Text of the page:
The project was started after recognising barriers to treatment. The main patient factors for not getting treated were the chaotic lifestyle of the target population who find it hard to organise themselves to get to the doctor and to attend multiple appointments to get treated. The second problem was the fear of having to have blood tests as many of the target population have difficult IV access. Having an experienced phlebotomist and doctors who are experienced in doing a femoral puncture ensure they never miss an opportunity to take blood. The fears among the people about having to face the judgemental attitude of hospital staff and the experience of major side effects with interferon therapy were also taken into account when they started this project.
A lot of GP’s only have very few patients with Hep C and the attitude of GPs have sometimes affected the patient getting treated as it may be seen as a self-inflicted issue. The biggest barrier for GPs is the lack of knowledge about the DAA treatment with many GPs not being comfortable with initiating treatment themselves.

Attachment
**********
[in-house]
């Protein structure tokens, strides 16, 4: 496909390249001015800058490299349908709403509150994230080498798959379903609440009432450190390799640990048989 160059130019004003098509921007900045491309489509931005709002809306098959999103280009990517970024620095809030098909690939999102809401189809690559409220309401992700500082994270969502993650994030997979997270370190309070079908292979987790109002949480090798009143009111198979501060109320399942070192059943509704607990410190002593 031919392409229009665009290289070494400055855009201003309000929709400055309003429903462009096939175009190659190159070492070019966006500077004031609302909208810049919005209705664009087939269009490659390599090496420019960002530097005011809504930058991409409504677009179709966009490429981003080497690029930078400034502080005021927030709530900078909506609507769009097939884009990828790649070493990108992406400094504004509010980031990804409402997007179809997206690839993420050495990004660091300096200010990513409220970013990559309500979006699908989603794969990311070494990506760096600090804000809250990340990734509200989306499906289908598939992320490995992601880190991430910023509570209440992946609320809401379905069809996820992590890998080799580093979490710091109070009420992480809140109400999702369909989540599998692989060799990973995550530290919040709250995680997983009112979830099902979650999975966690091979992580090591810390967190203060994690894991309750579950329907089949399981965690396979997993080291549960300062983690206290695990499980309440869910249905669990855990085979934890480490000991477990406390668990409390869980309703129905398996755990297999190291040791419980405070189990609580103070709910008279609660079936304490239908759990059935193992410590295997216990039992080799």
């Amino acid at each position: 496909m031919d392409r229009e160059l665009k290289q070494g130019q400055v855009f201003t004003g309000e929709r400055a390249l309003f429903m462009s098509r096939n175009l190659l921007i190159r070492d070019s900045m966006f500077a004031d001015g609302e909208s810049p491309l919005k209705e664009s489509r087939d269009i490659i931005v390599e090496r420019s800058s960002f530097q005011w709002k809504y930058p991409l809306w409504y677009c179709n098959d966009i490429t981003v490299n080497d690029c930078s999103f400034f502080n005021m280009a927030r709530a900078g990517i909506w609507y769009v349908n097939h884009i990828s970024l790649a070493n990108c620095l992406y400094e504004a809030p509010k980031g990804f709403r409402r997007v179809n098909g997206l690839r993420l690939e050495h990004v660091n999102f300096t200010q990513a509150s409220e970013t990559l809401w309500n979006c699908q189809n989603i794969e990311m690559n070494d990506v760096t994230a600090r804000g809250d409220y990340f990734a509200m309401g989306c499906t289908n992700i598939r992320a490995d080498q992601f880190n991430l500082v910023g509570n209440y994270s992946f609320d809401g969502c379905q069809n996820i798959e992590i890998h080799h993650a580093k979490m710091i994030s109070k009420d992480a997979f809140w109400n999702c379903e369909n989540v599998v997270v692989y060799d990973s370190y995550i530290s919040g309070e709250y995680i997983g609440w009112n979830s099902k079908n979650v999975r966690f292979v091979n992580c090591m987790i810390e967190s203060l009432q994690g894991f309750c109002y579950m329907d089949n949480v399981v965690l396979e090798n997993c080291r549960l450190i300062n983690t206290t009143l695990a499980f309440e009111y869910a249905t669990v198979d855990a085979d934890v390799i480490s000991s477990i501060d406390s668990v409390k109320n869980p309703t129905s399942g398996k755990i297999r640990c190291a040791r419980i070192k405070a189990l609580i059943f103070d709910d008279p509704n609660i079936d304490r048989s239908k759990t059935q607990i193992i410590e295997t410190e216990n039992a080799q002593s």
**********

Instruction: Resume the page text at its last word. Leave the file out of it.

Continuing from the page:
The Kombi Clinic have been able to improve patient compliance by making the follow up process available at their door step. This project has simplified hepatitis C treatment and found an answer to the burning issues around the testing, treating and the monitoring. They have achieved higher success rates and have broken down the common barriers to treatment access.